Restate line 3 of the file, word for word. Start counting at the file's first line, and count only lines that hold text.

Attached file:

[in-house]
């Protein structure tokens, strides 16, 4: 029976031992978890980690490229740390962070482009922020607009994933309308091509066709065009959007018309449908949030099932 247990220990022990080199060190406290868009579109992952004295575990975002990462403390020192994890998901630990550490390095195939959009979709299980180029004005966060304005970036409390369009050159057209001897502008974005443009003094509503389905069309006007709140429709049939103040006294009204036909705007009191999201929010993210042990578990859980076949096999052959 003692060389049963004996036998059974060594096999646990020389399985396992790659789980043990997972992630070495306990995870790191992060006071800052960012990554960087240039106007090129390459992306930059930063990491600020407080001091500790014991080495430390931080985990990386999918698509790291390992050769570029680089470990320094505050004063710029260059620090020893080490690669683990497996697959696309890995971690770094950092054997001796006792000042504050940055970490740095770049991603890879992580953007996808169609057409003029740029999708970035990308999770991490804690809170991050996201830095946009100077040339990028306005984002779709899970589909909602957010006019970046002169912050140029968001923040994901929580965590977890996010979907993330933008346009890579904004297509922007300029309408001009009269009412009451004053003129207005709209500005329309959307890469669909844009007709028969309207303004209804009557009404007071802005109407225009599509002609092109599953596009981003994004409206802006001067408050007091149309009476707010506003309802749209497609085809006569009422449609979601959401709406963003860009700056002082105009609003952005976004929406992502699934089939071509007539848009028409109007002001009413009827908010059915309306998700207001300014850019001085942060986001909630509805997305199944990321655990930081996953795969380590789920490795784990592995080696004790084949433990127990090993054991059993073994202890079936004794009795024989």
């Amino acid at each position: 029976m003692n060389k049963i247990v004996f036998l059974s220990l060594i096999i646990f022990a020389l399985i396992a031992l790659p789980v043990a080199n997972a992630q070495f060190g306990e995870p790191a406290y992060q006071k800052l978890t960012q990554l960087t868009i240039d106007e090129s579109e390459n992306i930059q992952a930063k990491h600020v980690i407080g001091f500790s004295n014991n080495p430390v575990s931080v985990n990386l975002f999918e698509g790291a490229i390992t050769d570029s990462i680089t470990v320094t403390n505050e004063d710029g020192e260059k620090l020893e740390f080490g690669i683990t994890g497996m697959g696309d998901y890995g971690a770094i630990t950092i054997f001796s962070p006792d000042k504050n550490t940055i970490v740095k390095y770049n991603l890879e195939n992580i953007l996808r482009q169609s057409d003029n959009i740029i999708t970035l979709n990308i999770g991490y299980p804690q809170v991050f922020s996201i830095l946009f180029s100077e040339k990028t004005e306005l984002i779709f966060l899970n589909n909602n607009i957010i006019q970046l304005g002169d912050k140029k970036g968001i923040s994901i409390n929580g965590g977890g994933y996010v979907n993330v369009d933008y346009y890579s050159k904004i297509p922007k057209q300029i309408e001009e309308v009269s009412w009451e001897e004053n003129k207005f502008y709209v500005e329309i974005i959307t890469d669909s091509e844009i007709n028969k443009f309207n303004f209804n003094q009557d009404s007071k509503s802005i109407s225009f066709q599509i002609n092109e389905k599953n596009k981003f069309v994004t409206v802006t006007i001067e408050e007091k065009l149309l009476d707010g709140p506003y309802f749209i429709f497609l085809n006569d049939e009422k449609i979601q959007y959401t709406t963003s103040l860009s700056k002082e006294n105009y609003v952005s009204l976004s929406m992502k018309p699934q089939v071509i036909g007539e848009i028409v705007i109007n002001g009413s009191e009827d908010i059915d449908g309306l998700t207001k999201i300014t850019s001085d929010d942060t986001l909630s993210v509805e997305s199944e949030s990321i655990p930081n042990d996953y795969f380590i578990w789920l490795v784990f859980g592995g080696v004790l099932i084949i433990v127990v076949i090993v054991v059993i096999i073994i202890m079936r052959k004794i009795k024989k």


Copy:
């Amino acid at each position: 029976m003692n060389k049963i247990v004996f036998l059974s220990l060594i096999i646990f022990a020389l399985i396992a031992l790659p789980v043990a080199n997972a992630q070495f060190g306990e995870p790191a406290y992060q006071k800052l978890t960012q990554l960087t868009i240039d106007e090129s579109e390459n992306i930059q992952a930063k990491h600020v980690i407080g001091f500790s004295n014991n080495p430390v575990s931080v985990n990386l975002f999918e698509g790291a490229i390992t050769d570029s990462i680089t470990v320094t403390n505050e004063d710029g020192e260059k620090l020893e740390f080490g690669i683990t994890g497996m697959g696309d998901y890995g971690a770094i630990t950092i054997f001796s962070p006792d000042k504050n550490t940055i970490v740095k390095y770049n991603l890879e195939n992580i953007l996808r482009q169609s057409d003029n959009i740029i999708t970035l979709n990308i999770g991490y299980p804690q809170v991050f922020s996201i830095l946009f180029s100077e040339k990028t004005e306005l984002i779709f966060l899970n589909n909602n607009i957010i006019q970046l304005g002169d912050k140029k970036g968001i923040s994901i409390n929580g965590g977890g994933y996010v979907n993330v369009d933008y346009y890579s050159k904004i297509p922007k057209q300029i309408e001009e309308v009269s009412w009451e001897e004053n003129k207005f502008y709209v500005e329309i974005i959307t890469d669909s091509e844009i007709n028969k443009f309207n303004f209804n003094q009557d009404s007071k509503s802005i109407s225009f066709q599509i002609n092109e389905k599953n596009k981003f069309v994004t409206v802006t006007i001067e408050e007091k065009l149309l009476d707010g709140p506003y309802f749209i429709f497609l085809n006569d049939e009422k449609i979601q959007y959401t709406t963003s103040l860009s700056k002082e006294n105009y609003v952005s009204l976004s929406m992502k018309p699934q089939v071509i036909g007539e848009i028409v705007i109007n002001g009413s009191e009827d908010i059915d449908g309306l998700t207001k999201i300014t850019s001085d929010d942060t986001l909630s993210v509805e997305s199944e949030s990321i655990p930081n042990d996953y795969f380590i578990w789920l490795v784990f859980g592995g080696v004790l099932i084949i433990v127990v076949i090993v054991v059993i096999i073994i202890m079936r052959k004794i009795k024989k």